Our new state president, Dale Ernst, is encouraging us to enter the MSPS Summer Contest


Visit our MSPS Bulletin Board for news of events and contests in our area.


Ted Kooser, former U. S. Poet Laureate, in response to an interviewer for National Public Radio, stated that his "project" as laureate was to establish a weekly column featuring contemporary American poems supported by The Poetry Foundation, The Library of Congress, and the Department of English at the University of Nebraska.  This column appears in on-line publications (such as Thirty-Seven Cents) as well as hard-copy newspapers.  Poets are asked to contact their local newspaper editors to inform them that such a column is available free to them and to relieve the editors by explaining that all of the poems that will appear week by week are accessible, not obscure poems. 

American Life in Poetry: Column 117

The subdivision; it's all around us. Here Nancy Botkin of Indiana presents a telling picture of life in such a neighborhood, the parents downstairs in their stultifying dailiness, the children enjoying their youth under the eaves before the passing years force them to join the adults.

Nancy Botkin

All the roofs sloped at the same angle.
The distance between the houses was the same.
There were so many feet from each front door
to the curb. My father mowed the lawn
straight up and down and then diagonally.
And then he lined up beer bottles on the kitchen table.

We knew them only in summer when the air
passed through the screens. The neighbor girls
talked to us across the great divide: attic window
to attic window. We started with our names.
Our whispers wobbled along a tightrope,
and below was the rest of our lives.

American Life in Poetry: Column 119

I'm especially attracted to poems that describe places I might not otherwise visit, in the manner of good travel writing. I'm a dedicated stay-at-home and much prefer to read something fascinating about a place than visit it myself. Here the Hawaii poet, Joseph Stanton, describes a tree that few of us have seen but all of us have eaten from.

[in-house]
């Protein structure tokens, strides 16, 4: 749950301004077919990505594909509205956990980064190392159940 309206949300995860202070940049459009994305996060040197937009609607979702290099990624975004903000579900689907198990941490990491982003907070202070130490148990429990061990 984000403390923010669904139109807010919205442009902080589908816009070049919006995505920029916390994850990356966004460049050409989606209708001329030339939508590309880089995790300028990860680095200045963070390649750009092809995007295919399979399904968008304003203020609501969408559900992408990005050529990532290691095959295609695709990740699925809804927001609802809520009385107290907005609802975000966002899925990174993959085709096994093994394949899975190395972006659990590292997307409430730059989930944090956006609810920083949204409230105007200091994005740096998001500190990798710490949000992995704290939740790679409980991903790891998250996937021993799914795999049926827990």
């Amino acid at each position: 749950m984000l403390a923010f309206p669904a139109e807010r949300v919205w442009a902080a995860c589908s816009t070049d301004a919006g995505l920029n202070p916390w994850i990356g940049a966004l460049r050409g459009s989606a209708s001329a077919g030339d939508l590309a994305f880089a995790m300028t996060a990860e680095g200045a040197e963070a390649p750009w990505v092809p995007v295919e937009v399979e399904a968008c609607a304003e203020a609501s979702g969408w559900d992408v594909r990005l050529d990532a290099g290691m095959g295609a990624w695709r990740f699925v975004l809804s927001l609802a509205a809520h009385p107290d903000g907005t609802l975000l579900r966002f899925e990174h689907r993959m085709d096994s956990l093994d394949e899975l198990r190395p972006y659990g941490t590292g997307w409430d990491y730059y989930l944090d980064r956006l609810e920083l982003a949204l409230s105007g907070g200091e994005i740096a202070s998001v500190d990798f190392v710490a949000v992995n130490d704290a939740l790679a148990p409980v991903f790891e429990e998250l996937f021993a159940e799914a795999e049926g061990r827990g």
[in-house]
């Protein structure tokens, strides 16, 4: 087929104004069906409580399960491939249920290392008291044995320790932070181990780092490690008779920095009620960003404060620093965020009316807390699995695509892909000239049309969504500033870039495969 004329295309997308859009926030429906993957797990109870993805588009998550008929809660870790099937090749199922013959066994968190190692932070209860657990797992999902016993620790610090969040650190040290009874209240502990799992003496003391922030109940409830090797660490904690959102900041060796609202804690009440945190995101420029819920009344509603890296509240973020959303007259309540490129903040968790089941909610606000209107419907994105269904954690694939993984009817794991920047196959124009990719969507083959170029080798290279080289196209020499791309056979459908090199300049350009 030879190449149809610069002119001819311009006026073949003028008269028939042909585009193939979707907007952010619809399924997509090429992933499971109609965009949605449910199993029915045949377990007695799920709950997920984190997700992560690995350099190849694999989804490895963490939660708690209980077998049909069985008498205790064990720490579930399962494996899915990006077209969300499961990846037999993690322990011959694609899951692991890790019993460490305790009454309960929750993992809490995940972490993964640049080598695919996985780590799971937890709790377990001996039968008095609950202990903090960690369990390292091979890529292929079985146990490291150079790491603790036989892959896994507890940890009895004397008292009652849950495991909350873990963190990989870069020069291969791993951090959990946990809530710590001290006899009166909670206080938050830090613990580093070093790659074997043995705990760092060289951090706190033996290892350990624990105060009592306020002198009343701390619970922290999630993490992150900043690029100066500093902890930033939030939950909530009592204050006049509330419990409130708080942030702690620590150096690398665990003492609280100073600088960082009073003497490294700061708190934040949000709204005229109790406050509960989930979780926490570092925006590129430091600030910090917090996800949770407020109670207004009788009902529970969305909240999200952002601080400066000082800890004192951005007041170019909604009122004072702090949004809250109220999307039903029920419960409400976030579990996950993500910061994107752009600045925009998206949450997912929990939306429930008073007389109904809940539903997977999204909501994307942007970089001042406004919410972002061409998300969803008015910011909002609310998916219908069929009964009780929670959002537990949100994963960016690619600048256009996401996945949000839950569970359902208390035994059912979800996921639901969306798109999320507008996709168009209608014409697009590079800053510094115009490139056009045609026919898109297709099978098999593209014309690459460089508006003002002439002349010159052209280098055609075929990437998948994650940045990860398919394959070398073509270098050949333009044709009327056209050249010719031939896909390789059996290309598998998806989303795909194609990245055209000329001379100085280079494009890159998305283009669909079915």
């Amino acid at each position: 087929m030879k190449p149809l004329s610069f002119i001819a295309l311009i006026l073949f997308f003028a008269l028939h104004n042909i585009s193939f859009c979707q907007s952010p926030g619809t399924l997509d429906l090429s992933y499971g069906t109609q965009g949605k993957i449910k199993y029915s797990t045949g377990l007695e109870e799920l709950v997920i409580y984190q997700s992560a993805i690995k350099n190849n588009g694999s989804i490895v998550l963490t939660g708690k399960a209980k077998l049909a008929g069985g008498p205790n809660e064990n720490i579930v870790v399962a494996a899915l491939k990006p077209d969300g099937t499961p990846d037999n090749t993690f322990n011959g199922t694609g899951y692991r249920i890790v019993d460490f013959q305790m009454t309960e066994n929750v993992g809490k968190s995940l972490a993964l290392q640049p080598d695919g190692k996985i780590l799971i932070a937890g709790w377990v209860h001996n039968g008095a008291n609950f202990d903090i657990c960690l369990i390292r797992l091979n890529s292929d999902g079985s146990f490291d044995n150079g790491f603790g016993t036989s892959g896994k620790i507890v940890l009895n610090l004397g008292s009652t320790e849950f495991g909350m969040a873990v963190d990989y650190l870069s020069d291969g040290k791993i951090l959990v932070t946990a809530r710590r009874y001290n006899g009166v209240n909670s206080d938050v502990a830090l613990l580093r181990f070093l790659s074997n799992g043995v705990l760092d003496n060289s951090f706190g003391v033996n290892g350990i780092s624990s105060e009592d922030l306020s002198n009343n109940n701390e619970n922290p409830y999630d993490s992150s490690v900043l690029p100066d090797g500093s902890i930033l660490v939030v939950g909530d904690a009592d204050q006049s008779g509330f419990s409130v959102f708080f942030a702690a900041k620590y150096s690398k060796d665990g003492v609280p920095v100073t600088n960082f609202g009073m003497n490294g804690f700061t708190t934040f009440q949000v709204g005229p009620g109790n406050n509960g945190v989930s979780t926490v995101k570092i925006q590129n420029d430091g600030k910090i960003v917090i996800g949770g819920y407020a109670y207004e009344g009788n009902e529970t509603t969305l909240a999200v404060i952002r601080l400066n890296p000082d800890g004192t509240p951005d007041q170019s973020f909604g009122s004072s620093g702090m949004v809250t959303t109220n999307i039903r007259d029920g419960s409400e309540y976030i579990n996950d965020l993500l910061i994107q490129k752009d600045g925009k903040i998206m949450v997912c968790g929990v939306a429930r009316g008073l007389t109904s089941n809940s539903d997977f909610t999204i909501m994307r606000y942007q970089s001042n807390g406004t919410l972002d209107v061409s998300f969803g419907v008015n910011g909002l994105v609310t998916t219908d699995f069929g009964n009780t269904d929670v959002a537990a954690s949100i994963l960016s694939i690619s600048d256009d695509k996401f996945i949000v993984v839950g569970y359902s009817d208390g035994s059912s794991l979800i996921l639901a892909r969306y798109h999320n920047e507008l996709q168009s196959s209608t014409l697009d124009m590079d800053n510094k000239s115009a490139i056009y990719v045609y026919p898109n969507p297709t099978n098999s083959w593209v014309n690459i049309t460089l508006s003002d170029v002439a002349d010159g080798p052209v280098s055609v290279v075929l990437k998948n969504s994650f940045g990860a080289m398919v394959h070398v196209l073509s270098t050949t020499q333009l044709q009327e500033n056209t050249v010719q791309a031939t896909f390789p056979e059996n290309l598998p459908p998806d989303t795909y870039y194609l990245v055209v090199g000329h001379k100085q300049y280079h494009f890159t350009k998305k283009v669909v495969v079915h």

Joseph Stanton

They are tall herbs, really, not trees,
though they can shoot up thirty feet
if all goes well for them. Cut in cross

section they look like gigantic onions,
multi-layered mysteries with ghostly hearts.
Their leaves are made to be broken by the wind,

if wind there be, but the crosswise tears
they are built to expect do them no harm.
Around the steady staff of the leafstalk

the broken fronds flap in the breeze
like brief forgotten flags, but these
tattered, green, photosynthetic machines

know how to grasp with their broken fingers
the gold coins of light that give open air
its shine. In hot, dry weather the fingers

fold down to touch on each side--
a kind of prayer to clasp what damp they can
against the too much light.

American Life in Poetry: Column 118

Our species has developed monstrous weapons that can kill not only all of us but everything else on the planet, yet when the wind rises we run for cover, as we have done for as long as we've been on this earth. Here's hoping we never have the skill or arrogance to conquer the weather. And weather stories? We tell them in the same way our ancestors related encounters with fearsome dragons. This poem by Minnesota poet Warren Woessner honors the tradition by sharing an experience with a hurricane.

Warren Woessner

When the wind clipped